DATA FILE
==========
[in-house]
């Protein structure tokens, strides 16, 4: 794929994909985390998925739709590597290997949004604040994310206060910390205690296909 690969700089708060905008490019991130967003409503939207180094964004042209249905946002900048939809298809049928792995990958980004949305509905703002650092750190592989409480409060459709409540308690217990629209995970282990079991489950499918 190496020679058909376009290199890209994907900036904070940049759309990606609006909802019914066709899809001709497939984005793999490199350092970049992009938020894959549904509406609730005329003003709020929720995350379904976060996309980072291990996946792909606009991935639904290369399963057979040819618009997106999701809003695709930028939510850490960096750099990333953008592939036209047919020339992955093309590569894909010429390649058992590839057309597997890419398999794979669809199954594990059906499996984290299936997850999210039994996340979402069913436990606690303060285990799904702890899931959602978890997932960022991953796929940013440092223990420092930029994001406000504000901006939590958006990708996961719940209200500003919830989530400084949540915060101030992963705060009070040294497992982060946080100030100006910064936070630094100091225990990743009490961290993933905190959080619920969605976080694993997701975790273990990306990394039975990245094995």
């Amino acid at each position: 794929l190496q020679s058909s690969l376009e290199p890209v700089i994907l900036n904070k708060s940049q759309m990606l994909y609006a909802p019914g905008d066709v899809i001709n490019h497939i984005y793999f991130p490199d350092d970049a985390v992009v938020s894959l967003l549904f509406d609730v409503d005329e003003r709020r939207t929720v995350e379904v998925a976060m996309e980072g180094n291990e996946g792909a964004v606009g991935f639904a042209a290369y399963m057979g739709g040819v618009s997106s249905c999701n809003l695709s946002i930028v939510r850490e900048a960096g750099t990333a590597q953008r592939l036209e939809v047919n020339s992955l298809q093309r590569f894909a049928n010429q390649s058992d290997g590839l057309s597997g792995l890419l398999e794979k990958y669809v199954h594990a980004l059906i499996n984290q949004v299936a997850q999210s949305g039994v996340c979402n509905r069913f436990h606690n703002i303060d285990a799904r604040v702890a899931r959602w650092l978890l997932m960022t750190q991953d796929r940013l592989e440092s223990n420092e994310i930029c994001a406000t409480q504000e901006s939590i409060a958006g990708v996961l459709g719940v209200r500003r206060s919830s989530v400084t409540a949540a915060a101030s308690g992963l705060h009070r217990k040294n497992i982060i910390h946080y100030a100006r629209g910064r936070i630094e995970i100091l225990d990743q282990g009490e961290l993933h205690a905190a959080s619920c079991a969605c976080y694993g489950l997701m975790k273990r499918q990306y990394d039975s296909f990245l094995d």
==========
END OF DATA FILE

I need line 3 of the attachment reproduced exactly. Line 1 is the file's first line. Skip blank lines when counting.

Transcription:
């Amino acid at each position: 794929l190496q020679s058909s690969l376009e290199p890209v700089i994907l900036n904070k708060s940049q759309m990606l994909y609006a909802p019914g905008d066709v899809i001709n490019h497939i984005y793999f991130p490199d350092d970049a985390v992009v938020s894959l967003l549904f509406d609730v409503d005329e003003r709020r939207t929720v995350e379904v998925a976060m996309e980072g180094n291990e996946g792909a964004v606009g991935f639904a042209a290369y399963m057979g739709g040819v618009s997106s249905c999701n809003l695709s946002i930028v939510r850490e900048a960096g750099t990333a590597q953008r592939l036209e939809v047919n020339s992955l298809q093309r590569f894909a049928n010429q390649s058992d290997g590839l057309s597997g792995l890419l398999e794979k990958y669809v199954h594990a980004l059906i499996n984290q949004v299936a997850q999210s949305g039994v996340c979402n509905r069913f436990h606690n703002i303060d285990a799904r604040v702890a899931r959602w650092l978890l997932m960022t750190q991953d796929r940013l592989e440092s223990n420092e994310i930029c994001a406000t409480q504000e901006s939590i409060a958006g990708v996961l459709g719940v209200r500003r206060s919830s989530v400084t409540a949540a915060a101030s308690g992963l705060h009070r217990k040294n497992i982060i910390h946080y100030a100006r629209g910064r936070i630094e995970i100091l225990d990743q282990g009490e961290l993933h205690a905190a959080s619920c079991a969605c976080y694993g489950l997701m975790k273990r499918q990306y990394d039975s296909f990245l094995d």